Emerging Weed Issues in Rice, 2019

 

Whitney Brim-DeForest, farm advisor, UCCE, Sutter, Yuba, Placer, and Sacramento counties

Within the past six years a number of new weed species have been identified, including winged water-primrose, multiple weedy rice biotypes, and possibly two new species (or subspecies) of watergrass. False pickerel weed in rice seed production is another concern. The range of some of these species is unknown. Since the last weed survey was conducted in the 1980s, this project was initiated to provide the rice industry with more current information.

Winged water-primrose is an emerging non-native weed of concern because of its potential impact to certified rice seed fields
In the fall of 2019, a comprehensive survey took place by soil sampling in fields from each major rice growing county. The fields were randomly selected and include 10 from Glenn, Butte, Sutter, and Colusa counties; five from Yolo and Yuba counties; and two from Sacramento and Placer counties.

The samples were taken after rice harvest in October and November. Samples were placed in freezers and were scheduled to be grown out in a greenhouse in early 2020. Each soil sample would be marked simply for the presence or absence of known weed species. Any unidentifiable or unknown species were to be grown to flowering. Specific field locations are being kept confidential by the UC weed science team, but a general map showing weed locations by county will be published online and made public for future reference. Final survey results were still pending at the time of this writing.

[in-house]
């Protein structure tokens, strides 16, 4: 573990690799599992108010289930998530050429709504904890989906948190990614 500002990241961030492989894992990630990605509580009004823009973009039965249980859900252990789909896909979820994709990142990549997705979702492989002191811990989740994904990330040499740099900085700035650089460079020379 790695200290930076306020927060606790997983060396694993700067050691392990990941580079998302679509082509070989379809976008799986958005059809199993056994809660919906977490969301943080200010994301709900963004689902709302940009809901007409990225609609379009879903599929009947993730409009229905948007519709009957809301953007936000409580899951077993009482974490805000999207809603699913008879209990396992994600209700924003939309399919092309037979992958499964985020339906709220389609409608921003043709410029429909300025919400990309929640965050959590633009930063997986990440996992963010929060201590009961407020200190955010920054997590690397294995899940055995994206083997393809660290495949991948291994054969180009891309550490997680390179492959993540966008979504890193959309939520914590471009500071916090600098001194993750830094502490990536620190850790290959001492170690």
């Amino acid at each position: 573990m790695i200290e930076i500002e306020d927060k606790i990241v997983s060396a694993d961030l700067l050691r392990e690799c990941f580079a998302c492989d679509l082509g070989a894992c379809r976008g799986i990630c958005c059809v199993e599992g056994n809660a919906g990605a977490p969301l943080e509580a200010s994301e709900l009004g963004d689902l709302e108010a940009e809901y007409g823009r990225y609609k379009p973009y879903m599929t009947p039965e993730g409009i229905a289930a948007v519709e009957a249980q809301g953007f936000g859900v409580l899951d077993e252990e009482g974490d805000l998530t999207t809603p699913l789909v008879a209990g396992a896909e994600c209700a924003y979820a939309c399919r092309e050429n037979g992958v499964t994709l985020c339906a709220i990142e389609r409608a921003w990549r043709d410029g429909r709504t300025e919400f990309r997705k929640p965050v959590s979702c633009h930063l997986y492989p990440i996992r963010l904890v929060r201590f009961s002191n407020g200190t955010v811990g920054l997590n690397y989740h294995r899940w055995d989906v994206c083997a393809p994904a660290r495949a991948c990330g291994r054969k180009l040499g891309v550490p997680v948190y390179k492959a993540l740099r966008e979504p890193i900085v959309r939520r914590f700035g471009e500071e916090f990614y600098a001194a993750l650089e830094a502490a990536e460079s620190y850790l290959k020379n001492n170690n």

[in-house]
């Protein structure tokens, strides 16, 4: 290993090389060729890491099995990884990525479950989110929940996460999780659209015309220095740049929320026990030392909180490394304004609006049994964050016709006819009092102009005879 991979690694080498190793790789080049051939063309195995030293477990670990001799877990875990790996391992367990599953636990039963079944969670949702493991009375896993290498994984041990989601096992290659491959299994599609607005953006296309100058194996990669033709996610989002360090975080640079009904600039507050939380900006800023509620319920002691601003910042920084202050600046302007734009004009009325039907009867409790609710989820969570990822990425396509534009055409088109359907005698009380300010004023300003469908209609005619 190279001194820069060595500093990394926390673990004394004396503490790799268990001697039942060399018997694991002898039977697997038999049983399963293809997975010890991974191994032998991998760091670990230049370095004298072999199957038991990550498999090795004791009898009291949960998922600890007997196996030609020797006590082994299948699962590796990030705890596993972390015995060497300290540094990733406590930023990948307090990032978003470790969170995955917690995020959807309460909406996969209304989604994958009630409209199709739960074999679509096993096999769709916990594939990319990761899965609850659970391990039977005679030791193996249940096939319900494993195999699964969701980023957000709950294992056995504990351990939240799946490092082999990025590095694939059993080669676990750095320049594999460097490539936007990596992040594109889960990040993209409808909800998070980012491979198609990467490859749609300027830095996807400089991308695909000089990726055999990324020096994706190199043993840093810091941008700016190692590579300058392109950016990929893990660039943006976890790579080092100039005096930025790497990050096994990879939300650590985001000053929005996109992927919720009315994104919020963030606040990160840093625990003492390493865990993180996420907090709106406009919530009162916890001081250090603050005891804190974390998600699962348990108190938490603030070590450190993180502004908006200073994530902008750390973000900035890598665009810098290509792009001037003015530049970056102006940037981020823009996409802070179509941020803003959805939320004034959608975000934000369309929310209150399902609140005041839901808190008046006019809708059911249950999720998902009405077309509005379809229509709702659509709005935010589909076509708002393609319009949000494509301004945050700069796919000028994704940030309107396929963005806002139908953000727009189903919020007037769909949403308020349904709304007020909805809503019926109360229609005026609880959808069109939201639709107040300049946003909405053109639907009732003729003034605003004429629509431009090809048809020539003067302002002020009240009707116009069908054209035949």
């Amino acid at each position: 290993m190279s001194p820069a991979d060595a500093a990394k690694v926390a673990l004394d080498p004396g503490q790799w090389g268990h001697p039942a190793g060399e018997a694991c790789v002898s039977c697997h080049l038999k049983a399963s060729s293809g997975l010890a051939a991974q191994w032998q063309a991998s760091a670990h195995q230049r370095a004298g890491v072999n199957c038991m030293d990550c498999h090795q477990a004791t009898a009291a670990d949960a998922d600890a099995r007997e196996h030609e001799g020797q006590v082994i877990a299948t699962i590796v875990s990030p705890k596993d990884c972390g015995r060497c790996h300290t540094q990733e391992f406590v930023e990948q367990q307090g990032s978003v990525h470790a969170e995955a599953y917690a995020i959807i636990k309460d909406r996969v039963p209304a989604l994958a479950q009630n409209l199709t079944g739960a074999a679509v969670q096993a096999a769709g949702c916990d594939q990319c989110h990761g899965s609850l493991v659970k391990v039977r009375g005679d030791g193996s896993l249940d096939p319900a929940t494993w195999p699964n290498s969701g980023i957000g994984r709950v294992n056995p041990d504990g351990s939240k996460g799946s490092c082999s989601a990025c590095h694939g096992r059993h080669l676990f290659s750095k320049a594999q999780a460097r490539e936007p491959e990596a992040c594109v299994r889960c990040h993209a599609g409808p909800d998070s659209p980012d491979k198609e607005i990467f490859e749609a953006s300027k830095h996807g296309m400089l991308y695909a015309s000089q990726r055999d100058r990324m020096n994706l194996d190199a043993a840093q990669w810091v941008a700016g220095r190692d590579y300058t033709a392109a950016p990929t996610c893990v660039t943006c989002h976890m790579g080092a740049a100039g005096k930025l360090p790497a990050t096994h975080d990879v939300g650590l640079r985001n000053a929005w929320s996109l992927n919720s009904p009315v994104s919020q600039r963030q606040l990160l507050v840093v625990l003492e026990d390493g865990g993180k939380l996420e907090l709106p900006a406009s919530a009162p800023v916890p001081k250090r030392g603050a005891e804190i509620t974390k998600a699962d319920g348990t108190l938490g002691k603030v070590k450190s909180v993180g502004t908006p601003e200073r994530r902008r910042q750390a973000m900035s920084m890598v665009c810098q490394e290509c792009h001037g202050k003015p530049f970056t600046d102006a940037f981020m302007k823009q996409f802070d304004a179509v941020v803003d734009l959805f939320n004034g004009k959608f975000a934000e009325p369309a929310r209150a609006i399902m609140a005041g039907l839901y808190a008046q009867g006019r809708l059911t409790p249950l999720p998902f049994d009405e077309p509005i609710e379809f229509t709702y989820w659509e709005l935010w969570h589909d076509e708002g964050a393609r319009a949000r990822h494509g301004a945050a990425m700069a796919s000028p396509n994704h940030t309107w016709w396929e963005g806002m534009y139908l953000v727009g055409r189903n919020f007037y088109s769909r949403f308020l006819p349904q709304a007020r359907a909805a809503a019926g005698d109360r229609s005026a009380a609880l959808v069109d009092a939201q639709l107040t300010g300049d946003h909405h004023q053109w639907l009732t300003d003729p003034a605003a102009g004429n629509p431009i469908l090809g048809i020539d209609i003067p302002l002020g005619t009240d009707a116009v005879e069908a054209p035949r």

A second objective of this project was to screen the new watergrass weeds for herbicide resistance. Ten samples collected in 2018 were multiplied in the greenhouse in 2019 to produce enough seed for screening. Herbicides for screening include clomazone (Cerano®), thiobencarb (Abolish® and Bolero®), cyhalofop (Clincher®), bispyribac-sodium (Regiment®), and propanil (Stam® or SuperWham! ®). Highest recommended label rates were to be used.

Also, a field test with an experimental herbicide was conducted in a Yuba County grower’s field in 2019 for control of an unidentifiable watergrass population. Results were not promising, showing little to no control. However, the herbicide manufacturer is collaborating with the project leader on other locations for testing with additional chemicals in 2020.